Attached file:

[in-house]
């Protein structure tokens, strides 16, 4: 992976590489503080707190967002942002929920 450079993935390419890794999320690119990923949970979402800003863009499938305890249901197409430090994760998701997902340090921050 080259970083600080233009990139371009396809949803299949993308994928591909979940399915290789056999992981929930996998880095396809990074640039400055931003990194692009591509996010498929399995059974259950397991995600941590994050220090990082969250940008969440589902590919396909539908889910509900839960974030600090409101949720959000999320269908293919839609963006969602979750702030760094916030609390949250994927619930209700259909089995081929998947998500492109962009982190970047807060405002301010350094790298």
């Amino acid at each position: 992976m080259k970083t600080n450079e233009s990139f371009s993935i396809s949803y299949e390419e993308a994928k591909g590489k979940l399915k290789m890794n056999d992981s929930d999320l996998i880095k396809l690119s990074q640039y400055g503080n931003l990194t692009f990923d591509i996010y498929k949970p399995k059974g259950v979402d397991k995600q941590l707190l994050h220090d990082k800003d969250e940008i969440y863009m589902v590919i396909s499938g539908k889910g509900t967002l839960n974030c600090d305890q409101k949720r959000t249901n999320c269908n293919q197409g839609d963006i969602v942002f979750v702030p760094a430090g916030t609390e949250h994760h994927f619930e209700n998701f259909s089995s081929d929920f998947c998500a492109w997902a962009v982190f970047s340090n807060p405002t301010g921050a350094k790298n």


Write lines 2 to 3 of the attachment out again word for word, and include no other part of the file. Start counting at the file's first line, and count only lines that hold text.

């Protein structure tokens, strides 16, 4: 992976590489503080707190967002942002929920 450079993935390419890794999320690119990923949970979402800003863009499938305890249901197409430090994760998701997902340090921050 080259970083600080233009990139371009396809949803299949993308994928591909979940399915290789056999992981929930996998880095396809990074640039400055931003990194692009591509996010498929399995059974259950397991995600941590994050220090990082969250940008969440589902590919396909539908889910509900839960974030600090409101949720959000999320269908293919839609963006969602979750702030760094916030609390949250994927619930209700259909089995081929998947998500492109962009982190970047807060405002301010350094790298």
């Amino acid at each position: 992976m080259k970083t600080n450079e233009s990139f371009s993935i396809s949803y299949e390419e993308a994928k591909g590489k979940l399915k290789m890794n056999d992981s929930d999320l996998i880095k396809l690119s990074q640039y400055g503080n931003l990194t692009f990923d591509i996010y498929k949970p399995k059974g259950v979402d397991k995600q941590l707190l994050h220090d990082k800003d969250e940008i969440y863009m589902v590919i396909s499938g539908k889910g509900t967002l839960n974030c600090d305890q409101k949720r959000t249901n999320c269908n293919q197409g839609d963006i969602v942002f979750v702030p760094a430090g916030t609390e949250h994760h994927f619930e209700n998701f259909s089995s081929d929920f998947c998500a492109w997902a962009v982190f970047s340090n807060p405002t301010g921050a350094k790298n």